Explanations for the introduction of electrum coinage are of two main types: arguments of practical convenience, based on the premise that the standardized weights of coins eliminated the need for weighing bullion at each transaction; and metallurgical arguments that the manufacture of coins only from electrum, with its variable gold content, was a means either for the state to deceive the public and make a profit, or for private issuers to guarantee the value they placed on particular coins. Recently, it has also been proposed that early coins were bonus payments to employees at the end of service. None of these explanations for the origin of coinage proves satisfactory, and current theories that coinage had some political or ideological purpose pertain only to the diffusion of coinage in Greece. The explanation put forth here proceeds from the variable alloy (and susceptibility to dilution) of natural electrum, and the difficulty of determining that alloy in any given case. Since the inconsistent and largely indeterminable gold content of electrum made its value uncertain, that metal must have been difficult to use as a means of exchange; presumably its market value would also have fallen. By contrast, the carefully regularized weights of early coins imply that, regardless of metallic content, each electrum coin of similar size was to have had a particular value. Thus it can be shown that coinage served to fix and to stabilize the value of electrum. Valuations must have been set by the issuers-at least in most cases states or rulers-and effected by the guarantee of redeemability. In the final section, questions of the "inventor" of coinage, the political or intellectual consequences of coins, and the introduction of silver coinages are briefly considered.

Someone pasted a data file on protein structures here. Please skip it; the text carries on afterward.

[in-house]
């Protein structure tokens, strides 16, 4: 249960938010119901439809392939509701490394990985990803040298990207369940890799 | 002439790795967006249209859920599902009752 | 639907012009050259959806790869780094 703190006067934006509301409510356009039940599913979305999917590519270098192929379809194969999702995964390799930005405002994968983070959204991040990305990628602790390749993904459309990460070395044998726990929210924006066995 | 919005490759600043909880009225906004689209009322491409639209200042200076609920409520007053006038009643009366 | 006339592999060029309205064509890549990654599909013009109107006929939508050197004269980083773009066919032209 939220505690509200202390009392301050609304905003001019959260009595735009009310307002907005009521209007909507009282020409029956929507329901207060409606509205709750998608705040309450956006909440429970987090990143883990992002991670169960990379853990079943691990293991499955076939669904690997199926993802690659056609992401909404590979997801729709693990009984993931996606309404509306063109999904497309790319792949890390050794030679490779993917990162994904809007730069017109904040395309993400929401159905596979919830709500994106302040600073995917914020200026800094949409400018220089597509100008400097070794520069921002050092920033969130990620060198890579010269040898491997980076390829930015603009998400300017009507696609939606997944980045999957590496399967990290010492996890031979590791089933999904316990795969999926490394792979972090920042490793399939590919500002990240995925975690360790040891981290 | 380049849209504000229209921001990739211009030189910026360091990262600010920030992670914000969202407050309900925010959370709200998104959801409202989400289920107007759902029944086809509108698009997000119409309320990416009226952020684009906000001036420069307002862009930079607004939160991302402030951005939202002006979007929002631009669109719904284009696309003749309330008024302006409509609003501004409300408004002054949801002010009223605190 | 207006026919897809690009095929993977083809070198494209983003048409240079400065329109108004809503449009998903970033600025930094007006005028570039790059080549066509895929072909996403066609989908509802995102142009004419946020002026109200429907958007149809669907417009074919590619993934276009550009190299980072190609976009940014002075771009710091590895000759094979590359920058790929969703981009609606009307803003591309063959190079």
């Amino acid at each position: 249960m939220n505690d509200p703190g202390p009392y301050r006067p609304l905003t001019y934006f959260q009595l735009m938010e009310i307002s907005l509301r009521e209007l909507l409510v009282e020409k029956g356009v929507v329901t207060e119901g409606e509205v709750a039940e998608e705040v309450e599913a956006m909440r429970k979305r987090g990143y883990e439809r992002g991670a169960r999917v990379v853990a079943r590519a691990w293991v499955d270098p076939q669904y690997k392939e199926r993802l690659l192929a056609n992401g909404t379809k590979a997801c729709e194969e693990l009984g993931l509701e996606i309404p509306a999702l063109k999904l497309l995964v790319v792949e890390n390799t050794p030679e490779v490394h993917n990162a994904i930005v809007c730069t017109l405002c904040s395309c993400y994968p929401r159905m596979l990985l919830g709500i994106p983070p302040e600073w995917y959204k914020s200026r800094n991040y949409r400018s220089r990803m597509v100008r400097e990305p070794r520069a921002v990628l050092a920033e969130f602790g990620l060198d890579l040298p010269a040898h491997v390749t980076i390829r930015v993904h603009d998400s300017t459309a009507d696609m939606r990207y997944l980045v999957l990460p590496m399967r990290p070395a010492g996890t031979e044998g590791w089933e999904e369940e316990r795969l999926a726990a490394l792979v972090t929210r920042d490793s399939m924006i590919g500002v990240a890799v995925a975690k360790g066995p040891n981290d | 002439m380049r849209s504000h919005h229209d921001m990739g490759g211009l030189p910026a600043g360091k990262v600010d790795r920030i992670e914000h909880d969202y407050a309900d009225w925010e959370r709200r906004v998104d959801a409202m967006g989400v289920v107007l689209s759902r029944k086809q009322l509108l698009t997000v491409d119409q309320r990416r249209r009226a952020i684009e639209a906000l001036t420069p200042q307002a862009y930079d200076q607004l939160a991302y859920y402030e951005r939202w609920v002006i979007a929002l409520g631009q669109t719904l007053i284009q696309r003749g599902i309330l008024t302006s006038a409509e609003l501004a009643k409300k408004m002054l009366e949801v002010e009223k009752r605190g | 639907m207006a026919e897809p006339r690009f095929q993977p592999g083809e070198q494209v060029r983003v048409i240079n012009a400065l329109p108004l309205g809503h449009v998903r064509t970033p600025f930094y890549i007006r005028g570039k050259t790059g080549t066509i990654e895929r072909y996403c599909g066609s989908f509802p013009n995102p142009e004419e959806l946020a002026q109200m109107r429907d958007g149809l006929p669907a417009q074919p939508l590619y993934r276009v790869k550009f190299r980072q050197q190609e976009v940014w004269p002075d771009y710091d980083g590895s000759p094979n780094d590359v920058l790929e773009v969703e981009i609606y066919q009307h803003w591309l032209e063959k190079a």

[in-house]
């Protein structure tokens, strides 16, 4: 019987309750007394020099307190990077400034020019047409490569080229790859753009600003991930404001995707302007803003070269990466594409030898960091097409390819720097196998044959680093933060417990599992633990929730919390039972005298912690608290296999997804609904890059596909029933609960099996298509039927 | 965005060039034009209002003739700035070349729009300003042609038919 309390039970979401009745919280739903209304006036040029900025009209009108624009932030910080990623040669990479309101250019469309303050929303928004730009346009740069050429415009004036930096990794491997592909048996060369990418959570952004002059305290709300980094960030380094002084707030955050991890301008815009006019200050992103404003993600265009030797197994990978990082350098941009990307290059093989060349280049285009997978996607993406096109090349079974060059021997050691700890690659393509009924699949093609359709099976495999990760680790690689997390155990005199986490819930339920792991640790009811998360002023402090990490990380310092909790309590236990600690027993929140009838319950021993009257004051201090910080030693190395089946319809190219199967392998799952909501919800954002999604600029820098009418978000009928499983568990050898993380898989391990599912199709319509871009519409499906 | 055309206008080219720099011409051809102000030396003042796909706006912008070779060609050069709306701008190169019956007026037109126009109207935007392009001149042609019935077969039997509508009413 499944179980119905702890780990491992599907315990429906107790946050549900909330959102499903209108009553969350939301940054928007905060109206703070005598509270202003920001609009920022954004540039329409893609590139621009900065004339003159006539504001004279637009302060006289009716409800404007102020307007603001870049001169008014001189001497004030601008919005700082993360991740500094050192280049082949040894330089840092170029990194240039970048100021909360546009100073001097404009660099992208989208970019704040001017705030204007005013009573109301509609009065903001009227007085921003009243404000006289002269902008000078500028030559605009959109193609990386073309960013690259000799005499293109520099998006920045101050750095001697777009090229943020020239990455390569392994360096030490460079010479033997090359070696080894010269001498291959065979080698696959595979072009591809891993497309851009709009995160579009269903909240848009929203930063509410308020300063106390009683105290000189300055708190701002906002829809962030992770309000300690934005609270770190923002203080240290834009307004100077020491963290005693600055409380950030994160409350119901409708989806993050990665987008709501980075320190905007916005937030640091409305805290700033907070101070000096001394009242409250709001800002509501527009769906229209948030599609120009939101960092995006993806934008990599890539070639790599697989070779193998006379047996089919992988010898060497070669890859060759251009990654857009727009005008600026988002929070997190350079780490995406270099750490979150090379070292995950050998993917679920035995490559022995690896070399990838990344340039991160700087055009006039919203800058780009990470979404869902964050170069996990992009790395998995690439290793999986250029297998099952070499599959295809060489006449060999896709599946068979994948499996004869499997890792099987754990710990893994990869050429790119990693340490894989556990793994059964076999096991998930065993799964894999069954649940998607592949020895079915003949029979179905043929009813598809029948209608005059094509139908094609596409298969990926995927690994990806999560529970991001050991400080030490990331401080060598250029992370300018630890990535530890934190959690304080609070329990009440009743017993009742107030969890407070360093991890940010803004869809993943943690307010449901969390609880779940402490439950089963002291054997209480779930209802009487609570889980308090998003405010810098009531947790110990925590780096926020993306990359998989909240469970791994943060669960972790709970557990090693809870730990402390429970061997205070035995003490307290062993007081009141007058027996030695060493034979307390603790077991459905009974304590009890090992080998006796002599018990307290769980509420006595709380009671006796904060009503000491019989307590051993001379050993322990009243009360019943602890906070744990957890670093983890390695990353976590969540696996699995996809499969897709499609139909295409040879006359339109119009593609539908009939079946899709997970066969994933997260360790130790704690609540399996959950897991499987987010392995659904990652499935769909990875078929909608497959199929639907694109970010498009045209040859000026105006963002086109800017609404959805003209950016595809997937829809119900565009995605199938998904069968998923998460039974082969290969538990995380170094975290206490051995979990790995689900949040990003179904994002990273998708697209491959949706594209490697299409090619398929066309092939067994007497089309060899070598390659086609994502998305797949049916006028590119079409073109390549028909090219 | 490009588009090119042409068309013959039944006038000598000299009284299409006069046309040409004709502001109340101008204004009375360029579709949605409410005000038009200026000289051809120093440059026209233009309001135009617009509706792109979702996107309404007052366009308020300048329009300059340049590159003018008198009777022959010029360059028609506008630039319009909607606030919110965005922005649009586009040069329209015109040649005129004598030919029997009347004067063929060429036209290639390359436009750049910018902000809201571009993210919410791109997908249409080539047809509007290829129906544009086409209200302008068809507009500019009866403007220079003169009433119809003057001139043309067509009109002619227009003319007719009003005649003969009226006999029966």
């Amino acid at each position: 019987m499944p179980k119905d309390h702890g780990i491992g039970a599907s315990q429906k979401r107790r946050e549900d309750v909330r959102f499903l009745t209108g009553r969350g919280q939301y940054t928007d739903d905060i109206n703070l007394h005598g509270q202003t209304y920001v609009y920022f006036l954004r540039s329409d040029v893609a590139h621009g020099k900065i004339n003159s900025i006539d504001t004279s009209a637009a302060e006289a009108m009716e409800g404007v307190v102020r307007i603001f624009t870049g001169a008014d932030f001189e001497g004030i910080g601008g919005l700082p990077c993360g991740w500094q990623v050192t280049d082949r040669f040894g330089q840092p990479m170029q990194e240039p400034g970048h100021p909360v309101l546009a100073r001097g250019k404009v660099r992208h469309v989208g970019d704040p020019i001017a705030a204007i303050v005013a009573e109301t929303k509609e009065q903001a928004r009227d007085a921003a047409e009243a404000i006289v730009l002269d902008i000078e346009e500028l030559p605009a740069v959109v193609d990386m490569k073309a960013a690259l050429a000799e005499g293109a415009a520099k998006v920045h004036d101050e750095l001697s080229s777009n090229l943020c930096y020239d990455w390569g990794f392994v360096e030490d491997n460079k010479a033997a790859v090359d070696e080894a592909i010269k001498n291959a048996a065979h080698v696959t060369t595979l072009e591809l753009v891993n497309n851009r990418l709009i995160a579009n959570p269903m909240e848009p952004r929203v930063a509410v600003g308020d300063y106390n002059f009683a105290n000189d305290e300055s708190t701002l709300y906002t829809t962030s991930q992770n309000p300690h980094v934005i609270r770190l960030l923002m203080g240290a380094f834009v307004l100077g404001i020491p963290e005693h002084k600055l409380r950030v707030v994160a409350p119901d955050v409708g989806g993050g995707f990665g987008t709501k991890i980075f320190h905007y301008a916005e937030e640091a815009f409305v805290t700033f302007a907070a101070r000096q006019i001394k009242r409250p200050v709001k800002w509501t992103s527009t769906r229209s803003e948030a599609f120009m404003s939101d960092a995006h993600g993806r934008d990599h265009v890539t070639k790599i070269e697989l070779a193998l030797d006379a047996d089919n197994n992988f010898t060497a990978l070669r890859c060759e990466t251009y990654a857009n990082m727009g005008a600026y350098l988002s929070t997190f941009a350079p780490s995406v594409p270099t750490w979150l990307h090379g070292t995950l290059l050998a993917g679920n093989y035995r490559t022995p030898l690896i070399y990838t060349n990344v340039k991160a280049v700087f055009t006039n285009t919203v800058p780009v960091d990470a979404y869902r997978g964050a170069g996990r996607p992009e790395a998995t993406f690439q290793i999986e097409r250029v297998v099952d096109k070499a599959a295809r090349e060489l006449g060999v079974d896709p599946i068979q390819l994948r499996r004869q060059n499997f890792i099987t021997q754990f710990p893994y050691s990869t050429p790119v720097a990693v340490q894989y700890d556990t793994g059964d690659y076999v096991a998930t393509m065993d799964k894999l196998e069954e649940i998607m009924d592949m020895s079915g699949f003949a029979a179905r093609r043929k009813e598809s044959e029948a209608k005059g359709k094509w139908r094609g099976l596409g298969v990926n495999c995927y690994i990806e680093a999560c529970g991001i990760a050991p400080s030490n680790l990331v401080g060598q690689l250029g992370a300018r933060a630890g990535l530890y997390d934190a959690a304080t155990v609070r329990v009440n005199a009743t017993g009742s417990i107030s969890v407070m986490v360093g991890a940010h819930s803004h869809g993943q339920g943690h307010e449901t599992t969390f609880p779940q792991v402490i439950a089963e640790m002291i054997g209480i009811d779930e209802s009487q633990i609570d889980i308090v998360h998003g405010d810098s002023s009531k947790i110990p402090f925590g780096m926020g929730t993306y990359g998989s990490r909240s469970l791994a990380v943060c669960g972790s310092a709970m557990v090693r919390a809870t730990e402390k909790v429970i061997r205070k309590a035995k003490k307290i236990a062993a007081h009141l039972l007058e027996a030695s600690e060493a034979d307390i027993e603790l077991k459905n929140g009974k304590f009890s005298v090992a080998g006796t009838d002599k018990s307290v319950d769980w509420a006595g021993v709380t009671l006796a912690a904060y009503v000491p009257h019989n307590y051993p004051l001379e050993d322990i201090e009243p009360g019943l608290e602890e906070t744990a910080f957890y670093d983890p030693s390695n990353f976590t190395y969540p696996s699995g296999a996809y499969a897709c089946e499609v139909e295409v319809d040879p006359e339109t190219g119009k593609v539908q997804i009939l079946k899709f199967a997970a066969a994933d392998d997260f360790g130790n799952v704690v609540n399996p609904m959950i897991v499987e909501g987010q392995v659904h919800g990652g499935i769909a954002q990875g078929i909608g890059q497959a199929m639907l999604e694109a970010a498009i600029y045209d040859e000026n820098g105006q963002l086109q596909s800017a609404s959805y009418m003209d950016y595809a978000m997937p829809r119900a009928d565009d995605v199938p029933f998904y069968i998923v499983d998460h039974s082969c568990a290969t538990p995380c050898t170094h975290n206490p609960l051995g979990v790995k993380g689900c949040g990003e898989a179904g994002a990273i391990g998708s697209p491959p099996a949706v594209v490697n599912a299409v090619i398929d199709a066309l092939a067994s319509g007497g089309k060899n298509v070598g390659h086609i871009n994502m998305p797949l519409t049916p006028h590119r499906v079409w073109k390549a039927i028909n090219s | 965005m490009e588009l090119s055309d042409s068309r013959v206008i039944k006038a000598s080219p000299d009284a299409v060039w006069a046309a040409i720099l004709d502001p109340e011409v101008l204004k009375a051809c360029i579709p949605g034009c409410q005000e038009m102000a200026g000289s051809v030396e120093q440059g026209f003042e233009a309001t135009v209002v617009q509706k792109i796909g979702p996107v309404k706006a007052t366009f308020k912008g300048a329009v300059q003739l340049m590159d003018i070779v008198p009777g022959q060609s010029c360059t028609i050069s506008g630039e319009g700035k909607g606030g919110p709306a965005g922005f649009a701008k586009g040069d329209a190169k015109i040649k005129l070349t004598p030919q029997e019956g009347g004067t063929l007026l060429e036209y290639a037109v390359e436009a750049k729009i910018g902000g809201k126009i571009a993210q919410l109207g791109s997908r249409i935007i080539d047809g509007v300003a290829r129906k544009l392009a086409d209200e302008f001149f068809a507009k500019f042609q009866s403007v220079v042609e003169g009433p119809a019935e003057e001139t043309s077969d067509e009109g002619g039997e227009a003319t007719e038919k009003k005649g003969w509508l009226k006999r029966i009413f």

|Journal||American Journal of Archaeology|
|State||Published - 1987|